“Babies don’t need a vacation but I still see them at the beach. I’ll go over to them and say, ‘What are you doing here, you’ve never worked a day in your life!’.”
~ Stephen Wright I have attached a flier of questions that you should be asking your non RPM appraiser before allowing them access to the subject property. With the new appraisal changes I am hearing and reading nothing but heartaches related to out of area appraisers. The appraisals are done incorrectly with the wrong comps and adjustments. Values coming low, poor service, etc. etc. Use this sheet when scheduling your next appraisal. Remember I can almost co brand any flier you want with your picture and contact information. If you have a need for a special flier with current market info let me know. Make it a great Friday and let me know if I can be of service.
My father used to say, “It’s OK to kiss a nun, but don’t get into the habit.” Speaking of habits, the bond market has become accustomed to the Fed buying mortgages. What if they stopped? Federal Reserve President Lacker suggested the Fed may not need to spend the full amount it pledged ($1.25 trillion, for folks keeping score at home) to buy mortgages. So when someone like that suggests ceasing the program, it probably means a) the economy is seeing enough of a rebound that rates may move higher, or b) the demand for mortgages (artificial, yes, but demand nonetheless) will be lower, pushing prices lower and rates higher. So prices indeed did move down after his comments. Interestingly, it was reported that net purchases by the Fed totaled over $25 billion in the week compared to the 2009 weekly average of $23.3 billion. For the six weeks prior to this, the Fed’s weekly totals were below $23 billion. Once again, where would mortgage rates be without the Fed having stepped in and been buying production? Would other entities have picked up production of roughly $4 billion a day?
The other day Existing Home Sales were up over 7%. That is great news. But as I mentioned earlier in the week, the “recovery” is not impacting every segment in the same way, and in fact most of the housing price boom has been in the lower-priced home market. For example, sales of houses priced at less than $100,000 were up almost 39%. But sales of homes with a price tag of over $250,000 were actually down, and in fact for anything more than $1 million sales were down 25-30%.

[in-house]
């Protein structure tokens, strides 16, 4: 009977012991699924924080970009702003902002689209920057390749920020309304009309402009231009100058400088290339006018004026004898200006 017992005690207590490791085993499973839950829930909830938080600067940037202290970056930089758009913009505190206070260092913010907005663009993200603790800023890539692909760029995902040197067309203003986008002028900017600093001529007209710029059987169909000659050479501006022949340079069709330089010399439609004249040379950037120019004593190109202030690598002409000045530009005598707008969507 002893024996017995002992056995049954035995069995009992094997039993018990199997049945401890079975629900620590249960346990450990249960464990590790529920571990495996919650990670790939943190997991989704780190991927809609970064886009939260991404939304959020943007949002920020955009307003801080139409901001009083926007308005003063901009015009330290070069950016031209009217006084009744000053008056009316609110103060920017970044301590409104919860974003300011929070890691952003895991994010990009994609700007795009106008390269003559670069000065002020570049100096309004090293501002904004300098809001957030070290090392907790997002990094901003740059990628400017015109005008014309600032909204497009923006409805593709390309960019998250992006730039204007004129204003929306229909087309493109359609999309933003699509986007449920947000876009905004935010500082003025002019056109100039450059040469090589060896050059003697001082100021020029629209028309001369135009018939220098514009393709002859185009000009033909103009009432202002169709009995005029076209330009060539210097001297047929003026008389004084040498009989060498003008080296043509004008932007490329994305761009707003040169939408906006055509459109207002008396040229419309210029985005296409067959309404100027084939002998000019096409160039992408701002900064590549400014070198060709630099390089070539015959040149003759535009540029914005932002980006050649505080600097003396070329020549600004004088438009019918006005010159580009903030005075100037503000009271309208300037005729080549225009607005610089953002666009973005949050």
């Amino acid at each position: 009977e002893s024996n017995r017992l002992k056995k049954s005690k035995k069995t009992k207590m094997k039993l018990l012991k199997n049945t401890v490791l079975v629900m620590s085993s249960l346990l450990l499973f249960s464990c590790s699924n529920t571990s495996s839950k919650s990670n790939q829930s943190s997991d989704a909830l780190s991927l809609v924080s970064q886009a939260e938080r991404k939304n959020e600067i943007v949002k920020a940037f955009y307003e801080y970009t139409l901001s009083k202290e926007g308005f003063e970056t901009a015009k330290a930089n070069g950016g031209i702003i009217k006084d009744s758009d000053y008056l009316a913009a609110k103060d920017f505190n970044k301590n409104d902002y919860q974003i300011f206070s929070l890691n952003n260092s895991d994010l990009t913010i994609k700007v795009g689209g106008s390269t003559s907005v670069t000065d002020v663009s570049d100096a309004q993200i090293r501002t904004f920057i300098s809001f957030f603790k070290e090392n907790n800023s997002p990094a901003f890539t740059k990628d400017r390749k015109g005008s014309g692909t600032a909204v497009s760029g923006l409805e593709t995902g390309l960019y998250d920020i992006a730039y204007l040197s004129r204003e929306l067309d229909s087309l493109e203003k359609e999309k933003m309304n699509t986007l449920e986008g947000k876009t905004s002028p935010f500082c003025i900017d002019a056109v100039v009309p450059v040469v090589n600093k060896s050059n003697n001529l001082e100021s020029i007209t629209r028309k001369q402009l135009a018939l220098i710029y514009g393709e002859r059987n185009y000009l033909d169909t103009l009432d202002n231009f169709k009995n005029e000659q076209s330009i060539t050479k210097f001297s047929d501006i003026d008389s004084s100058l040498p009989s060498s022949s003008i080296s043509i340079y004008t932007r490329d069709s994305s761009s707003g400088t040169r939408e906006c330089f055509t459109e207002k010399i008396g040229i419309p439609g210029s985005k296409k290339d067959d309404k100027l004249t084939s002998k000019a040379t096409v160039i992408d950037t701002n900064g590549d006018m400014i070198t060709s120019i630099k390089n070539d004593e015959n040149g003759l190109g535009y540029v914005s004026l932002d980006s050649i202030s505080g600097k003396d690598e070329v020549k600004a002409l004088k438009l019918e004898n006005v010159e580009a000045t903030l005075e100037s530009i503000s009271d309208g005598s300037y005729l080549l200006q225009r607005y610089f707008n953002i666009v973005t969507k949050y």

Who are the large servicers of commercial and multifamily loans, which is supposedly the next big shoe to drop? Coming in first, according to the MBAA, is Wells Fargo/Wachovia Bank, with $476 billion in U.S. master and primary servicing at the end of June. PNC Real Estate/Midland Loan Services came in second, with $308 billion; Capmark Finance finished third, with $249 billion; KeyBank Real Estate Capital took fourth place, with $133 billion; and Bank of America finished fifth, with $132 billion. Add ‘em up to get $1.3 trillion. The MBAA breaks down the servicing into several categories, such as largest servicer for commercial securities, largest servicer for life insurance companies, etc. And speaking of servicing, Bank of America has completed the transfer of 180,000 FHA and VA loans (mostly held in Ginnie Mae securities) from Taylor, Bean and Whitaker. I imagine their IT department put in some overtime on that little project. Today we had Personal Income and Personal Consumption, and later this morning we’ll have the University of Michigan Consumer Confidence figures. Consumer spending (“Personal Consumption”) was up .2%, as expected, in July, mostly attributed to the "cash-for-clunkers" program. June’s spending number was revised to +.6% from +.4%. Unfortunately for people earning incomes, Personal Income was unchanged in July, and thus with spending rising faster than incomes, the personal savings rate fell to 4.2% from 4.5% in June. These numbers, combined with what looks like another day of improving stocks, have pushed the yield on the 10-yr up to 3.51% and pushed 30-yr mortgage prices down (worse) by about .125.